Sitgreaves’ 1851 expedition was the first to survey the area that today comprises northern New Mexico. He explored the Zuni River and the Colorado, but his main task on this expedition was to find an overland route to California. In doing so, Sitgreaves crossed through the Black Mountains, a 75-mile long, 15-mile wide chain of mountains in western Arizona. After the expedition ended Sitgreaves wrote a detailed report of its findings. 

In 1857 President James Buchanan asked General Edward F. Beale (see Beale’s Cut) to help create a road from New Mexico to California. Under the command of Beale, soldiers built that road along the route that Sitgreaves had surveyed, through several mountain passes, one of them being Sitgreaves Pass. And, because the Army’s experiment with camels in the Texas deserts wasn’t working out, Beale took the camels with his troops as he marched west through Sitgreaves Pass.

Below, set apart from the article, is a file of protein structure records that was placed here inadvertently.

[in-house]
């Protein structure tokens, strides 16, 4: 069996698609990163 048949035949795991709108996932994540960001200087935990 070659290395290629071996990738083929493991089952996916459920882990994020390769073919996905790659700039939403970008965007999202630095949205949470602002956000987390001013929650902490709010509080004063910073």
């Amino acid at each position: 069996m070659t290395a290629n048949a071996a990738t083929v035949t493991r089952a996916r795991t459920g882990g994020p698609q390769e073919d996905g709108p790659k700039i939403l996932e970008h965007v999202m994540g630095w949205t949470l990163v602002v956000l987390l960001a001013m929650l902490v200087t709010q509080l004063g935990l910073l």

Sitgreaves Pass could be traversed by people on foot and by people riding horses or mules, but it was impassable for wagons. In order to allow wagons through, Beale ordered his soldiers to cut a narrow road into the side of the pass. The Old Beale Road, as it was called, was the chief means of transportation between the Southwest and California for decades. The Butterfield Stage jostled many a south-California-bound passenger through Sitgreaves Pass, just as the Overland Stage bounced north-California-bound passengers up, down, and sideways through Bridger Pass (far to the north, in Wyoming).

Sitgreaves Pass